It is important to acknowledge that during the production of the film, one member of the group brought previous experience of creative production using stop motion animation and filmmaking as well as cultural capital which informed many aspects of the process. The narrative was shaped through concepts relating to the grammar of film which included a range of different shots which, although crudely rendered due to limited time constraints, included: establishing long shots of the dragon in the sky, of Westminster and the pub facade, two and three shots of conversations and medium close-ups to convey emotion. Knowledge of the frame rate, which was reduced to 12 frames per second due to time constraints, allowed for both temporal and spatial approximations of dramatic action and the representation of other embodied modes (talking, flying, walking, drinking) as well as movements of other elements (clouds and the London bus). Aspects associated with continuity were incorporated including screen direction and maintaining the consistency of where characters would enter or leave the frame. Some basic conceptual approaches to stop animation were also considered with the technique of easing/easing out used to simulate acceleration.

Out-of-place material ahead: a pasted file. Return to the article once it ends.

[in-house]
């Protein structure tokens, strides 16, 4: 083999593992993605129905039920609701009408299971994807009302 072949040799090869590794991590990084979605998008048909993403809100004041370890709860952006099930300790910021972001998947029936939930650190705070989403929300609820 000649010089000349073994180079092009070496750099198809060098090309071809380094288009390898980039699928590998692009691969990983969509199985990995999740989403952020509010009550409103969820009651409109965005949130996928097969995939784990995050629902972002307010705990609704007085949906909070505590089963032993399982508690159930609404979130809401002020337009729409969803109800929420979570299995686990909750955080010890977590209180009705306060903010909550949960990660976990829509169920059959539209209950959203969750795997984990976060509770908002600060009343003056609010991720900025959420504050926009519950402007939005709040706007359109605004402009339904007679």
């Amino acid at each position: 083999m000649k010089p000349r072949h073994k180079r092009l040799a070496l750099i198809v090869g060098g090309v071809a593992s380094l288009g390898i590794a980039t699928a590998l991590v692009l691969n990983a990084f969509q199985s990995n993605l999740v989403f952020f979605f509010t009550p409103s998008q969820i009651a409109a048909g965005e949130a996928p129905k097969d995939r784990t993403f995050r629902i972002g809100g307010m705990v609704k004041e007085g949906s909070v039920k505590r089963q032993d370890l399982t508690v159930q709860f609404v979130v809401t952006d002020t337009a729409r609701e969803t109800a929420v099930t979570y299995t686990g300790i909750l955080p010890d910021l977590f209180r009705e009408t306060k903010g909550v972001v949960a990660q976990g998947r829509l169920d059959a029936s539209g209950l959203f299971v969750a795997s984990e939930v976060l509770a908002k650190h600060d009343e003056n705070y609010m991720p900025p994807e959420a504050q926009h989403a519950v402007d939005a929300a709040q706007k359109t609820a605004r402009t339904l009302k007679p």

Constructing the film during post-production made use of the convergent capabilities of iMovie and the ability to combine video clips imported from iStopmotion, sound effects and music, recorded speech and text from titles and credits. It is during this process that knowledge of continuity editing (Bordwell and Thompson 2003) and the capacity to split, trim, resequence and adjust the speed of clips provided further opportunities to experiment and improvise and ultimately refine the narrative and social meaning. During post-production, a multimodal combination of music and sound effects was used to complement these shots and further orientate the audience. Wind sounds were used to complement the sky scene; London street sounds and a bus passing were used in the Westminster scene, music (Chas and Dave’s ‘London girls’) firstly anticipated the pub atmosphere, then provided diegetic sound in the last scene within the pub. Reflecting on this process and the intrinsic motivations associated in the creative production process is summed up by Vygotsky (2004: 6) when he stated that the reproductive activity is “(…) very closely linked to memory; essentially it consists of a person’s reproducing or repeating previously developed and mastered behavioural patterns or resurrecting traces of earlier impressions”